So, I just finished reading The Big Sort, a book which I heartily recommend to everyone. I would describe it as the Freakonomics of political science. In essence, it is a description of how people in America are dividing themselves geographically based on political beliefs. Of course, it does go a bit beyond that, and I've even found some bits that fit into my own dissertation (which is actually quite remarkable, considering how qualitative my dissertation is).
Then, today, there was this article on breastfeeding from the (I kid you not) Journal of Human Lactation. Reminds me of a joke:
"What kind of doctor is your father?"
"He's a naval doctor."
"Oh, how they specialize these days"
(the funniest part of that joke is that my father is, indeed, a naval doctor...)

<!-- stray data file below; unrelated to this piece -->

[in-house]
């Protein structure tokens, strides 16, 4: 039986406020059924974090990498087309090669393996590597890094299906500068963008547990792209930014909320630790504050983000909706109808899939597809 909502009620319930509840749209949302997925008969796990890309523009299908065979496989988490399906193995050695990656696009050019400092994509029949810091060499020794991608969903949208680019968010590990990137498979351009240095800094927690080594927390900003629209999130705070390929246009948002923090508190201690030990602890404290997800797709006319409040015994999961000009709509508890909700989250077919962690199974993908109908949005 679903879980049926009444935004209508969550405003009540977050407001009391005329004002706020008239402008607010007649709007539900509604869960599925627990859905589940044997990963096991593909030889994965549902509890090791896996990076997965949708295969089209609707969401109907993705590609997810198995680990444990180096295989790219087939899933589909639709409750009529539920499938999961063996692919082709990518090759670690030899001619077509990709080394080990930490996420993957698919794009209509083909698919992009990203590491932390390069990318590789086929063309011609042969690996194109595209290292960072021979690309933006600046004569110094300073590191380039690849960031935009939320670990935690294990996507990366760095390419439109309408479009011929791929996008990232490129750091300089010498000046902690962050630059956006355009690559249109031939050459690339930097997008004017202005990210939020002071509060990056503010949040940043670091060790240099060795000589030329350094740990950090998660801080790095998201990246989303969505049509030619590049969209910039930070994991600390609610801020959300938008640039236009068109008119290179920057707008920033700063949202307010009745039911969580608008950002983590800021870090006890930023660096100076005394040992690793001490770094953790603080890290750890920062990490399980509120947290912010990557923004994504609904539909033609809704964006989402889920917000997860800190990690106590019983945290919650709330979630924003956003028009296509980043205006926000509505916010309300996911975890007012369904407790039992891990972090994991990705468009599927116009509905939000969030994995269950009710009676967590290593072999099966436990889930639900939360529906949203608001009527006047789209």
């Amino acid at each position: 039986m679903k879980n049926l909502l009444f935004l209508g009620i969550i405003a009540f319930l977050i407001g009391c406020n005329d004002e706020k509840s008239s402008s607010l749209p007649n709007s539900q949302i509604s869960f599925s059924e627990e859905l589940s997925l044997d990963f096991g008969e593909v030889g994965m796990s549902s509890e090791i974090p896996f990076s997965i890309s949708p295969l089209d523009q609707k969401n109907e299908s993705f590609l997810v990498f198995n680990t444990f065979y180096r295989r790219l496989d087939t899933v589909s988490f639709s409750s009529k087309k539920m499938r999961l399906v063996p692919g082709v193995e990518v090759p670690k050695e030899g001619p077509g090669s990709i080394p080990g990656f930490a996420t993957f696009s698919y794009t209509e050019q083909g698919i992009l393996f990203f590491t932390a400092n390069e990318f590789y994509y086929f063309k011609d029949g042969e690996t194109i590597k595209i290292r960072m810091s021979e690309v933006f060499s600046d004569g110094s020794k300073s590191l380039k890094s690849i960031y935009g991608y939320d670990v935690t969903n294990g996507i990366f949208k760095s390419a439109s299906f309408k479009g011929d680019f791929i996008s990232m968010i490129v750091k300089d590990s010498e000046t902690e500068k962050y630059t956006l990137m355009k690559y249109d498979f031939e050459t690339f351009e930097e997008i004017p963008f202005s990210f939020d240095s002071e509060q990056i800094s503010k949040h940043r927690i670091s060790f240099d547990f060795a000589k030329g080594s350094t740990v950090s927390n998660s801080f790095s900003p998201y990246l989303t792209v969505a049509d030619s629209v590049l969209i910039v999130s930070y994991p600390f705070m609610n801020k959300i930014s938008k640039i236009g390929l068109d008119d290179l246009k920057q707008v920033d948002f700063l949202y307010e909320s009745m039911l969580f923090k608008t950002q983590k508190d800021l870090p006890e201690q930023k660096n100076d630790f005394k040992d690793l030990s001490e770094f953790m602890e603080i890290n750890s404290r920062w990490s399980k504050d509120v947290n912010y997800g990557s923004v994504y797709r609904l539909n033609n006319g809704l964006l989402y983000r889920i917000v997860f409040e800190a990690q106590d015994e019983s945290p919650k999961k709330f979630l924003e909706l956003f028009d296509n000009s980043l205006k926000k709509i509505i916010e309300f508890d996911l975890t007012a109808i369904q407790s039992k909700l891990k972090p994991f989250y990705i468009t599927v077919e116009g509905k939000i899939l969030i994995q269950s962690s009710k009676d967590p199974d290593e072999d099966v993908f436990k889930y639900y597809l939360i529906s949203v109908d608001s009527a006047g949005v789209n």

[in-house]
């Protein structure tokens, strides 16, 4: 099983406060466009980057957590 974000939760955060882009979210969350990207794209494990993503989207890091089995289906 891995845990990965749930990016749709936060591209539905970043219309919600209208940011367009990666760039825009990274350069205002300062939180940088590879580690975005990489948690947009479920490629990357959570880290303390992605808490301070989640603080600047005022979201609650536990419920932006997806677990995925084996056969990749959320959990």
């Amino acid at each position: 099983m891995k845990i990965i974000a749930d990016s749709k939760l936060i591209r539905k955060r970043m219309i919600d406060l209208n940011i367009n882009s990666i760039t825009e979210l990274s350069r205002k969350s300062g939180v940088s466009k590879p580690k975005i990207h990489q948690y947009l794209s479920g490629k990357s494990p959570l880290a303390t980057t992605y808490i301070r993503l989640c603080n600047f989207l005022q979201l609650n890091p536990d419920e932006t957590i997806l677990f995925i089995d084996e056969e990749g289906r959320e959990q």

Back to my point, however, at the end of the article, "Many personal characteristics, such as a mother's age and education level, influence whether a baby is breastfed. Surprisingly, the new study found that where babies live also plays a role. 'We are finding that breastfeeding rates aren't just explained by the individuals who live in these areas, there's something about the areas themselves and breastfeeding,' said BYU co-author John Hoffmann." Too bad Mr. Hoffman didn't read Big Sort, because it certainly goes a long way to explain the hidden variable of geographic and ideologic connections with breastfeeding.